And so, we set about making chocolate covered almonds at home. I have bags and bags of chocolate chips at the ready almost always, and almonds are a pantry staple too. Melting those chocolate chips down and spooning it over a pile of almonds for our girl was healing, in its own way. Those little candies finally convinced Mia that almonds aren’t something to be feared anymore, that they are a safe food for her and that missing out on pre-packaged, peanut-contaminated treats aren’t such a big deal when stuff like this lingers on the kitchen counter. As she happily ate them, I finally breathed a sigh of relief, believing all would be well.
And really, all is well. Mia walked into that doctor’s office with the calm assurance that God had already healed her–not just from the peanut allergy, but from the pine nut allergy too. The scratch test was a formality, in her mind–a hoop to jump through before she joined the ranks of the other kids who don’t have to sit at the cafeteria’s allergy table at lunchtime. When the test results were in and peanuts were clearly still a problem, my heart sank. I imagined Mia’s did too. She was so confident in what she hoped for and certain of what she couldn’t see yet. What must it have felt like, I wondered, to not only be disappointed, but to also to have to face her fear of tree nuts head on too? I thought she would walk away disappointed and angry.
But Mia’s hope did not disappoint. In her classic wiser-than-her-years style, she pointed out, “But Mommy, I did get healed. I don’t have my pine nut allergy anymore!” She’s right, of course. She believed she had been healed, and she had been, if not in full, then at least in part. The whole situation buoyed her faith; it didn’t drown it. And sure, she had to face her fear of letting tree nuts back into her diet, but she did so with beautiful courage I wish I had myself. (Well, courage and chocolate, because chocolate helps.) Whatever residual guilt I feel for the fact that she has to live with a peanut allergy is washed away when I see the character she’s developing in the midst of this adversity. Time and again, this girl shows me all is well, and all will be well.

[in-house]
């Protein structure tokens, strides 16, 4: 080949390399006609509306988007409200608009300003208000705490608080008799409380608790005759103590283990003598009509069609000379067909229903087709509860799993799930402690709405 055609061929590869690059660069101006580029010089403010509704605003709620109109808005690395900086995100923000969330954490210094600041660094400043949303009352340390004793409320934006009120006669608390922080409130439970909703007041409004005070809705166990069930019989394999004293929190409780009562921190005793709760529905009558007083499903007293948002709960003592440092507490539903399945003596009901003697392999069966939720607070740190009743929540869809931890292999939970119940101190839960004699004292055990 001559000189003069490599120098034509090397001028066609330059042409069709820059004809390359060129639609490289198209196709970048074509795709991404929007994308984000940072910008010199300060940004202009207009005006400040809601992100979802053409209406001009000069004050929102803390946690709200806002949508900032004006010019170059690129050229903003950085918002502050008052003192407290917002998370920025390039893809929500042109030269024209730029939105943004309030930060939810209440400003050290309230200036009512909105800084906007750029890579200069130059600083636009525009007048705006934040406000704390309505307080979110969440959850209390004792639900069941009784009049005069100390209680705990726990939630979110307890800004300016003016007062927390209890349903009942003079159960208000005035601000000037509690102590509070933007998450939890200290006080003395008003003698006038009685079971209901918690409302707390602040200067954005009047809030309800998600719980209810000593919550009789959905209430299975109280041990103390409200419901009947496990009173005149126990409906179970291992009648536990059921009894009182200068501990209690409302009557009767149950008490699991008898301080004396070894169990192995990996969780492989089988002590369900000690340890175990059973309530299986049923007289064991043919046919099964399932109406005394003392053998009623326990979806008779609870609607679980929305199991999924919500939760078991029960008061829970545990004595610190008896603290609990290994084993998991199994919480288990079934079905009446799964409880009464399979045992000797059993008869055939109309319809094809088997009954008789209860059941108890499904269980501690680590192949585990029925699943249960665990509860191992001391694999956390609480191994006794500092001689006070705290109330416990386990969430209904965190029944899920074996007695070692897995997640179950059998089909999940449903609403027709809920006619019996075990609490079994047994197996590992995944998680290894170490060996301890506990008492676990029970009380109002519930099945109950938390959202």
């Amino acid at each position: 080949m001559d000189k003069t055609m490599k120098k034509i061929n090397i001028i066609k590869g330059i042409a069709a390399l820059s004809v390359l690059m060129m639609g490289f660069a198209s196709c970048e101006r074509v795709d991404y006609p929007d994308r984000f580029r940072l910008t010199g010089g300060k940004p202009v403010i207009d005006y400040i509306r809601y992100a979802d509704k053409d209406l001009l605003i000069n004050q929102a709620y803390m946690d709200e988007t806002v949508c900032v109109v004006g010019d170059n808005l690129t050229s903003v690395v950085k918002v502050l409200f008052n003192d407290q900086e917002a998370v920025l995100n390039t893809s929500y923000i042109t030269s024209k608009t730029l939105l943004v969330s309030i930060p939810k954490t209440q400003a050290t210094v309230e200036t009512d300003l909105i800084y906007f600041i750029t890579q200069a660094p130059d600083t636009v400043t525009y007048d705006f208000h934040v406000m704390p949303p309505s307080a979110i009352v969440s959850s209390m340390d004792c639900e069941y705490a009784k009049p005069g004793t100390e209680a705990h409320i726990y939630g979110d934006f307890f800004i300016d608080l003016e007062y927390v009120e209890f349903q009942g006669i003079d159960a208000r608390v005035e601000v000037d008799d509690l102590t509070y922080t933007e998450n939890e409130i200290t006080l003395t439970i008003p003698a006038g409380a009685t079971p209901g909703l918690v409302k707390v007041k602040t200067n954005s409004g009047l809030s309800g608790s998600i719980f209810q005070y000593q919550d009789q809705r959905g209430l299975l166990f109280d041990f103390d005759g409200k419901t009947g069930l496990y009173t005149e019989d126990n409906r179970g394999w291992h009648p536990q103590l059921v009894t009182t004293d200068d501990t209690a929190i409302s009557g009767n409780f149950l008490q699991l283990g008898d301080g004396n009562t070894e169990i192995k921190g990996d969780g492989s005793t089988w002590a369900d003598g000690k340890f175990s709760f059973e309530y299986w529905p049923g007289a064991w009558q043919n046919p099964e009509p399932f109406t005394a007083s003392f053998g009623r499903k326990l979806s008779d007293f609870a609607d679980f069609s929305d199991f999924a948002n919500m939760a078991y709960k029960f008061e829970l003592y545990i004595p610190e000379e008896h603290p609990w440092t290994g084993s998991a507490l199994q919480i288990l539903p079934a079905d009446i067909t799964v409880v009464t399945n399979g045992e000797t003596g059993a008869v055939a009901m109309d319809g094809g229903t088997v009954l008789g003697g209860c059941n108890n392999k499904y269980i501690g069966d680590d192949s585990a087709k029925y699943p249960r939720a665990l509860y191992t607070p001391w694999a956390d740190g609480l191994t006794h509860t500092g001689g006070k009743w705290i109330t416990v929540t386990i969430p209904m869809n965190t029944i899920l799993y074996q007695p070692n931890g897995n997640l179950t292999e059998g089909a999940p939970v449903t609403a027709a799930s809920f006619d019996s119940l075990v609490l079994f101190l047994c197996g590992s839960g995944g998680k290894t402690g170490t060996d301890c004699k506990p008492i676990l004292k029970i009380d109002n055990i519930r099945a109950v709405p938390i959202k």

Dark Chocolate Almond Clusters
These clusters are super, duper easy. Three ingredients (or just two, if you only use one kind of almonds.) Sure, you could fuss with them and make them fancier (vanilla extract, a sprinkle of sea salt, a swirl of caramel) but as written they are straightforward enough to make on a whim. I like to melt the chocolate in a saucepan (and don’t bother with tempering it), but you could melt them in the microwave to make things even more simple. If you keep chocolate and almonds on hand almost always (like I do), you could make a batch right now and be done in less than 15 minutes. To make them truly peanut free, choose chocolate chips that are made in a peanut free facility or otherwise certified peanut free (like Enjoy Life or Guittard brands). I use Guittard Extra Dark Chocolate Baking chips, which are made in a peanut free and gluten free facility, and do not contain milk. They are perfect for our food allergy family, but please read labels to make sure they are suitable for yours. (Ditto for the almonds.)
- 1 cup allergy friendly dark chocolate chunks (such as Enjoy Life)
- 3/4 cup dry roasted, unsalted slivered almonds
- 3/4 cup dry roasted, salted whole almonds
First, spread out a large sheet of parchment or wax paper (about 12″ long). Next, measure the almonds into a medium mixing bowl and give them a quick toss. Then, pour the chocolate chips into a small saucepan and melt over medium heat, stirring constantly, until all the chocolate has melted and there aren’t any lumps left. Pour over the almnods immediately and stir until all the almonds have been coated.
Scoop the chocolate covered almonds onto the parchment paper by the tablespoonful (or so), and let cool until set. (If it’s warm in your kitchen, you might want to put the whole batch into the refrigerator until they harden.) Makes about a dozen.